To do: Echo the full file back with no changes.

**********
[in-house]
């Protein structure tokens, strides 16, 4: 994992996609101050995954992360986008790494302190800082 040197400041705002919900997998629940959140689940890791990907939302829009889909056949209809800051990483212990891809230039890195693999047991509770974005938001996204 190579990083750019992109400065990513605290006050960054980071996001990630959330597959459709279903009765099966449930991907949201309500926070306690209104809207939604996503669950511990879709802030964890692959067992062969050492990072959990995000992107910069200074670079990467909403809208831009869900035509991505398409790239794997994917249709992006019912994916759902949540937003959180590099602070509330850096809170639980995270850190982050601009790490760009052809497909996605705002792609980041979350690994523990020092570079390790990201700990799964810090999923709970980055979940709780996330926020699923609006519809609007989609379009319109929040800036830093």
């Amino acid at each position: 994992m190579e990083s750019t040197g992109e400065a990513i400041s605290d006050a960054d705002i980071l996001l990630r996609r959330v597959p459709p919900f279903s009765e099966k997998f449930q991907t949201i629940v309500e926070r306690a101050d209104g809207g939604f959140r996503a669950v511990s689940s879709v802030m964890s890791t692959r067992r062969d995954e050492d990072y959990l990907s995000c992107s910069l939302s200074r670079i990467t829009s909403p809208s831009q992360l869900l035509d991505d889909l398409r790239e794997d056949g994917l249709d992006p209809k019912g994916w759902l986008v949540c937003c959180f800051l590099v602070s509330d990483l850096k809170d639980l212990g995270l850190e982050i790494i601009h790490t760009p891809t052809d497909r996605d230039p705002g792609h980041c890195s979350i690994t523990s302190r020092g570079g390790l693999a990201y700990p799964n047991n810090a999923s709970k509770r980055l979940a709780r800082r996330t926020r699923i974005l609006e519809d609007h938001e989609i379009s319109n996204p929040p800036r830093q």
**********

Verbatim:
[in-house]
């Protein structure tokens, strides 16, 4: 994992996609101050995954992360986008790494302190800082 040197400041705002919900997998629940959140689940890791990907939302829009889909056949209809800051990483212990891809230039890195693999047991509770974005938001996204 190579990083750019992109400065990513605290006050960054980071996001990630959330597959459709279903009765099966449930991907949201309500926070306690209104809207939604996503669950511990879709802030964890692959067992062969050492990072959990995000992107910069200074670079990467909403809208831009869900035509991505398409790239794997994917249709992006019912994916759902949540937003959180590099602070509330850096809170639980995270850190982050601009790490760009052809497909996605705002792609980041979350690994523990020092570079390790990201700990799964810090999923709970980055979940709780996330926020699923609006519809609007989609379009319109929040800036830093």
């Amino acid at each position: 994992m190579e990083s750019t040197g992109e400065a990513i400041s605290d006050a960054d705002i980071l996001l990630r996609r959330v597959p459709p919900f279903s009765e099966k997998f449930q991907t949201i629940v309500e926070r306690a101050d209104g809207g939604f959140r996503a669950v511990s689940s879709v802030m964890s890791t692959r067992r062969d995954e050492d990072y959990l990907s995000c992107s910069l939302s200074r670079i990467t829009s909403p809208s831009q992360l869900l035509d991505d889909l398409r790239e794997d056949g994917l249709d992006p209809k019912g994916w759902l986008v949540c937003c959180f800051l590099v602070s509330d990483l850096k809170d639980l212990g995270l850190e982050i790494i601009h790490t760009p891809t052809d497909r996605d230039p705002g792609h980041c890195s979350i690994t523990s302190r020092g570079g390790l693999a990201y700990p799964n047991n810090a999923s709970k509770r980055l979940a709780r800082r996330t926020r699923i974005l609006e519809d609007h938001e989609i379009s319109n996204p929040p800036r830093q």